The test means that a user would not see links to articles or videos from news publishers anywhere in their feed. A user would also be blocked from sharing such content to other people.
News publishers will be able to post news links and content, but some of it will not be viewable in Canada.
Users who will be included in the test will be selected randomly, and will only be made aware that they’re included if they attempt to share news, at which point they will see a notification that they are unable to.
The number of news publishers who will have their content included in the test will not be public and is also randomized, but could include international publishers that operate in Canada. The publishers will be notified if they have been included in the test, Meta says.
News industry decries move
Paul Deegan, the head of News Media Canada, called Meta’s move a “kick in the shins” to Canadians at a time when the value and need for credible information has never been greater.
“Meta’s decision to ‘unfriend’ Canada by denying access to trusted sources of news for some of their users, as wildfires burn and when public safety is at stake is irresponsible and tone deaf,” Deegan told CBC News in an email.
“This hard-nose lobbying tactic is more evidence of the power imbalance that exists between dominant platforms and publishers, which is why parliamentarians need to pass the Online News Act before their summer recess.”
Meta’s move comes on the heels of a similar move by Google earlier this year, when it blocked news results for more than a million Canadians, also in opposition to the bill.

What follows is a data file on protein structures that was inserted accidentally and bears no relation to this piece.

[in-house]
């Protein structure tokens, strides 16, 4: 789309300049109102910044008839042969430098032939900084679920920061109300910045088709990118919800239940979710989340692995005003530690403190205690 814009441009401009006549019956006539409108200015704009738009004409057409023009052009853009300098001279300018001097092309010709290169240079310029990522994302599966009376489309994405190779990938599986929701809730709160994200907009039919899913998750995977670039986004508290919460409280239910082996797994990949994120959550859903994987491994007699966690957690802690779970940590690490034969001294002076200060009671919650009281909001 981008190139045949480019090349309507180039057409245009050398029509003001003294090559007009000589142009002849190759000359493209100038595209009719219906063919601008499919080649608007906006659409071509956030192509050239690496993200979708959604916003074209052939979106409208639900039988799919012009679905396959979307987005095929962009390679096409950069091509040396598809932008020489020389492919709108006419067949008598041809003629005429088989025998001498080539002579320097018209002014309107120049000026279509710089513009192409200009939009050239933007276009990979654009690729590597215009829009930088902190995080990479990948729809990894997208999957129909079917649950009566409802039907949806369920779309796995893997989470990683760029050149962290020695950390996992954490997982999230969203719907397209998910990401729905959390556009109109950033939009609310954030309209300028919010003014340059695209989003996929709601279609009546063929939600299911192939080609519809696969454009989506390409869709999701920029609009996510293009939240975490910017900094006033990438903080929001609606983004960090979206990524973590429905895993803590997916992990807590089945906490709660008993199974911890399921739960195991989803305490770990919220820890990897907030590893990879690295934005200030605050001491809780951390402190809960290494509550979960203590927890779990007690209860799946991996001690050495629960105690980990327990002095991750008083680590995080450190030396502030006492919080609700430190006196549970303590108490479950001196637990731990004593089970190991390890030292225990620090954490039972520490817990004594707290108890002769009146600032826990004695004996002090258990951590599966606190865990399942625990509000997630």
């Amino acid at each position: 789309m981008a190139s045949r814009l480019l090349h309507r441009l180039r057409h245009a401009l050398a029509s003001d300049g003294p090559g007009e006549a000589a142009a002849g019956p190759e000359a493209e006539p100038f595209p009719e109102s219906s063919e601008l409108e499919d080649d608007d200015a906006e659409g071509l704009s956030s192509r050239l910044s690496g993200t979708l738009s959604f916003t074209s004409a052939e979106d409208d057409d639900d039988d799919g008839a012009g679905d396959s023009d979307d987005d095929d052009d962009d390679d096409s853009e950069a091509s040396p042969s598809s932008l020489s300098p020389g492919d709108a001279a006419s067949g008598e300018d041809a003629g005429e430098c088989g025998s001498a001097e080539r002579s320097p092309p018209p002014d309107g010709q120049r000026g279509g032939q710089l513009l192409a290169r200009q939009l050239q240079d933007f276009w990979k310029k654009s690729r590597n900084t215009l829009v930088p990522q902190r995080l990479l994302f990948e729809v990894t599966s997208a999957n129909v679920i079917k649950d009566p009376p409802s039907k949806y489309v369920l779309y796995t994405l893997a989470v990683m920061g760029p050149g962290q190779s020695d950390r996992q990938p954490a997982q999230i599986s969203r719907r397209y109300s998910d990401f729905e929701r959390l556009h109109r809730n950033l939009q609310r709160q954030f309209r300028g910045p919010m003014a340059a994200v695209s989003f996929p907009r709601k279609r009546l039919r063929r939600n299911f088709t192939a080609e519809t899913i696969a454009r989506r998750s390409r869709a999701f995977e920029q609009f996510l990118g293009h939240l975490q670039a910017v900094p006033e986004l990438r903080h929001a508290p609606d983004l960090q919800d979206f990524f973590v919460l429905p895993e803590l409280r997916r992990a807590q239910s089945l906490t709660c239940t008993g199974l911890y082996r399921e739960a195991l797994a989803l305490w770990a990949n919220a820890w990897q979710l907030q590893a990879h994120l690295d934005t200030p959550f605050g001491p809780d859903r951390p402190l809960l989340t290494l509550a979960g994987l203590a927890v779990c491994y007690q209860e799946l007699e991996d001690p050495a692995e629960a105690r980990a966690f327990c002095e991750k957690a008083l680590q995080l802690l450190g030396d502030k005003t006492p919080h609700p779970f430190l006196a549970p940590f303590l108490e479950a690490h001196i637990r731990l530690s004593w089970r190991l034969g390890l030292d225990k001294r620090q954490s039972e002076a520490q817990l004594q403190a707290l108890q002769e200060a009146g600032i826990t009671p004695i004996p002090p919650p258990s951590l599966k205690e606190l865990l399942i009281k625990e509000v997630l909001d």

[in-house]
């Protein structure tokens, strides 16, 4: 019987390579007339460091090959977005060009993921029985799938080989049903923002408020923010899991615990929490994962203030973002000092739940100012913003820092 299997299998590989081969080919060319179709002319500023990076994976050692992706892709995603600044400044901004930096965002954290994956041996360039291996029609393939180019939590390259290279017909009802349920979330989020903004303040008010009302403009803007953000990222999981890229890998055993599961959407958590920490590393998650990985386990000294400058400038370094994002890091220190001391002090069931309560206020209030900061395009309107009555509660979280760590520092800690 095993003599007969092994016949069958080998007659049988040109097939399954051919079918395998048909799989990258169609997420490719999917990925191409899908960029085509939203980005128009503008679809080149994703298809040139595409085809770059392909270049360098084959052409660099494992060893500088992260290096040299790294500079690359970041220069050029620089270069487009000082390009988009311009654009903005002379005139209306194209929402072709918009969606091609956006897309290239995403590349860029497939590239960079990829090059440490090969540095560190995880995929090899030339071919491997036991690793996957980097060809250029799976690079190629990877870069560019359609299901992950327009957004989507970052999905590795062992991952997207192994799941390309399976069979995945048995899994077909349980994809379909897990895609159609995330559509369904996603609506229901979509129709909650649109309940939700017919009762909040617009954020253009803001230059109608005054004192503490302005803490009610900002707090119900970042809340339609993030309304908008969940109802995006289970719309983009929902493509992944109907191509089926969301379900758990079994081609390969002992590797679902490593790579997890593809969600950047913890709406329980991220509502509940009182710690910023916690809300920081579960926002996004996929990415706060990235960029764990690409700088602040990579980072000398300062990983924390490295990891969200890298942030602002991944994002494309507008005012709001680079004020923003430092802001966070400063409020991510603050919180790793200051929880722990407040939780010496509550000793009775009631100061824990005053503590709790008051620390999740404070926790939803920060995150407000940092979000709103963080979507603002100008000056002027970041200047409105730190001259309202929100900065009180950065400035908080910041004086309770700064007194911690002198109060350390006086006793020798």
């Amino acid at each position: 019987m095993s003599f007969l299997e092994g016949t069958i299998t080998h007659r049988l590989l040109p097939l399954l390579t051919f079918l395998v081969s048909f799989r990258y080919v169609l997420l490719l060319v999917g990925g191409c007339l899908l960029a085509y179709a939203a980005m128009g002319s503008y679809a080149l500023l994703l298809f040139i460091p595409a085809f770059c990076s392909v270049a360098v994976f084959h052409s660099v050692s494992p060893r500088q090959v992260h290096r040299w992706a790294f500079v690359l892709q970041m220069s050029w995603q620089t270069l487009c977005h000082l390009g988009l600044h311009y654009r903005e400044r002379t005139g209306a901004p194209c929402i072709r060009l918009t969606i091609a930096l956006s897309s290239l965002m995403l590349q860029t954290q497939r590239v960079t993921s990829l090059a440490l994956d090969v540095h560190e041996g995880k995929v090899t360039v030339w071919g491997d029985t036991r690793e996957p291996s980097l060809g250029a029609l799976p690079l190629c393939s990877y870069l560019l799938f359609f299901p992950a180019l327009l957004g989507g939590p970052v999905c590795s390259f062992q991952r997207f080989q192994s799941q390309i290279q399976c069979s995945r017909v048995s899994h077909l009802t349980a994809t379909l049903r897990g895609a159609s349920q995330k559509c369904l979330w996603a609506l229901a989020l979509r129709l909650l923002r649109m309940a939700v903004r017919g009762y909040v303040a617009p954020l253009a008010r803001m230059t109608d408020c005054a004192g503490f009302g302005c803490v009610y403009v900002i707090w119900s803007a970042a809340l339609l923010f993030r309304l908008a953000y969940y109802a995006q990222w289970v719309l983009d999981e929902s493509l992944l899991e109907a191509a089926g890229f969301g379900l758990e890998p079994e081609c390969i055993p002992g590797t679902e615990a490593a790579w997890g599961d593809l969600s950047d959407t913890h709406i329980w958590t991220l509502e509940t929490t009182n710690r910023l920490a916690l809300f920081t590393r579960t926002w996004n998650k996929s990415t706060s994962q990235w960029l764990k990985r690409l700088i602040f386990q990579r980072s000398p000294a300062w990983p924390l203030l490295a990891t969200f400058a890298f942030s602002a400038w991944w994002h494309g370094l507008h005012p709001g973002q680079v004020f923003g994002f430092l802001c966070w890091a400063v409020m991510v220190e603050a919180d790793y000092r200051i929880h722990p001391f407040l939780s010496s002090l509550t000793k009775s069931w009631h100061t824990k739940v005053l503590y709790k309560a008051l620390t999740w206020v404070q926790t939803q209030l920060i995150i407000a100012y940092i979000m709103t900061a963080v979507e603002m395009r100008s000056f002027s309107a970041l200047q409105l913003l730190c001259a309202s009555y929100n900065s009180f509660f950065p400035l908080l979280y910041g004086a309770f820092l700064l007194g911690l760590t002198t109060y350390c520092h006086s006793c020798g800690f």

Meta says Bill C-18 is “fundamentally flawed legislation that ignores the realities of how our platforms work, the preferences of the people who use them, and the value we provide news publishers.”
Curran told senators pondering the bill in a committee last month that the company objects to being asked to compensate news publishers for their content, when by their calculation they have given news publishers more than 1.9 million clicks in Canada in the past year, “and free marketing worth more than $230 million in estimated value.”
“We will be forced to compensate news publishers for material that they post to drive traffic and drive clicks back to their page and websites where they can then monetize those views and eyeballs either through a paywall or they can place ads against the views that show up on their web page,” she said. “We are being asked to compensate them for an activity that actually benefits them from a monetary perspective.”
Government calls move ‘disappointing’
Heritage Minister Pablo Rodriguez called Meta’s move “disappointing” and said Canadians will not be intimidated by these tactics.
Legacy media and broadcasters have praised the bill, which promises to “enhance fairness” in the digital news marketplace and help bring in more money for shrinking newsrooms. Tech giants including Meta and Google have been blamed in the past for disrupting and dominating the advertising industry, eclipsing smaller, traditional players.
Meta, which is based in Menlo Park, Calif., has taken similar steps in the past. In 2021, it briefly blocked news from its platform in Australia after the country passed legislation that would compel tech companies to pay publishers for using their news stories. It later struck deals with Australian publishers.
Meta also reached a deal with U.K. publishers that year, after similar discussions.
Accountable Tech, a U.S.-based advocacy group pushing for more regulation of technology companies in that country, says the news blackouts in various countries show the lengths that big tech companies will go to in order to sway governments and maintain their profits.
“What we witnessed unfold in Australia, and now in Canada, is Big Tech’s willingness to cripple democracy by withholding news content to a population — chosen at random — as a bargaining chip to stop legislation,” the group’s executive director Nicole Gill said.
“It’s clear that Meta has no interest in acting in good faith or improving the lives of its users and the communities they operate in. There is simply no reason for the U.S. to delay any action on reining them in.”